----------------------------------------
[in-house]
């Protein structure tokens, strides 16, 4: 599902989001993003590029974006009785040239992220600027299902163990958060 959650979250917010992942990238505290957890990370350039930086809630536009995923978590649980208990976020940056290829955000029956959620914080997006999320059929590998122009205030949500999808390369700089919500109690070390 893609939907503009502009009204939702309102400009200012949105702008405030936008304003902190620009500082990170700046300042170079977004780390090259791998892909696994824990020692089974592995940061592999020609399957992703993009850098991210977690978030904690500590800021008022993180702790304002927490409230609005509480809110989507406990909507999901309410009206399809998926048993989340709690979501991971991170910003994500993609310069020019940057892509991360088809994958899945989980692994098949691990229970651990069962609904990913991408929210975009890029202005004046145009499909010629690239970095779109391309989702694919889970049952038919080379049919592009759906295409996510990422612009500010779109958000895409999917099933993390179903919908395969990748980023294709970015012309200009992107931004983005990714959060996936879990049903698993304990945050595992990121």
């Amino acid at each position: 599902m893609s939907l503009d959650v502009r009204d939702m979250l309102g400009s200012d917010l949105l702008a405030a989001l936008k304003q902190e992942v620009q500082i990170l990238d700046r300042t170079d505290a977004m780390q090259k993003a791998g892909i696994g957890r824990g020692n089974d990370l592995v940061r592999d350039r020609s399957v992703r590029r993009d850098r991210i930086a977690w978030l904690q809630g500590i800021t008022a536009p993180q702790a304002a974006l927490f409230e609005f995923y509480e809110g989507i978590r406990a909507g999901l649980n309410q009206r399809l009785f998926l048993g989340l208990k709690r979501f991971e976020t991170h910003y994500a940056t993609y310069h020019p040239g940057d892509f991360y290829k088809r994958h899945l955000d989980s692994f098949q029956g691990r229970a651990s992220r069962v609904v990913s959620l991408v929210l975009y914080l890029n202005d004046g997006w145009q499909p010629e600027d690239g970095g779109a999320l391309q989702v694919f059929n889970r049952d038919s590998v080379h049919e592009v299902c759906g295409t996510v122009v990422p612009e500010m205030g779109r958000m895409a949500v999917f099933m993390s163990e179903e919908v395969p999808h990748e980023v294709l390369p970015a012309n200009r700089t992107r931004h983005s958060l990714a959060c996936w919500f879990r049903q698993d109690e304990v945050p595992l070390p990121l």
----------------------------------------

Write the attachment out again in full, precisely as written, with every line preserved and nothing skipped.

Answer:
[in-house]
């Protein structure tokens, strides 16, 4: 599902989001993003590029974006009785040239992220600027299902163990958060 959650979250917010992942990238505290957890990370350039930086809630536009995923978590649980208990976020940056290829955000029956959620914080997006999320059929590998122009205030949500999808390369700089919500109690070390 893609939907503009502009009204939702309102400009200012949105702008405030936008304003902190620009500082990170700046300042170079977004780390090259791998892909696994824990020692089974592995940061592999020609399957992703993009850098991210977690978030904690500590800021008022993180702790304002927490409230609005509480809110989507406990909507999901309410009206399809998926048993989340709690979501991971991170910003994500993609310069020019940057892509991360088809994958899945989980692994098949691990229970651990069962609904990913991408929210975009890029202005004046145009499909010629690239970095779109391309989702694919889970049952038919080379049919592009759906295409996510990422612009500010779109958000895409999917099933993390179903919908395969990748980023294709970015012309200009992107931004983005990714959060996936879990049903698993304990945050595992990121």
């Amino acid at each position: 599902m893609s939907l503009d959650v502009r009204d939702m979250l309102g400009s200012d917010l949105l702008a405030a989001l936008k304003q902190e992942v620009q500082i990170l990238d700046r300042t170079d505290a977004m780390q090259k993003a791998g892909i696994g957890r824990g020692n089974d990370l592995v940061r592999d350039r020609s399957v992703r590029r993009d850098r991210i930086a977690w978030l904690q809630g500590i800021t008022a536009p993180q702790a304002a974006l927490f409230e609005f995923y509480e809110g989507i978590r406990a909507g999901l649980n309410q009206r399809l009785f998926l048993g989340l208990k709690r979501f991971e976020t991170h910003y994500a940056t993609y310069h020019p040239g940057d892509f991360y290829k088809r994958h899945l955000d989980s692994f098949q029956g691990r229970a651990s992220r069962v609904v990913s959620l991408v929210l975009y914080l890029n202005d004046g997006w145009q499909p010629e600027d690239g970095g779109a999320l391309q989702v694919f059929n889970r049952d038919s590998v080379h049919e592009v299902c759906g295409t996510v122009v990422p612009e500010m205030g779109r958000m895409a949500v999917f099933m993390s163990e179903e919908v395969p999808h990748e980023v294709l390369p970015a012309n200009r700089t992107r931004h983005s958060l990714a959060c996936w919500f879990r049903q698993d109690e304990v945050p595992l070390p990121l």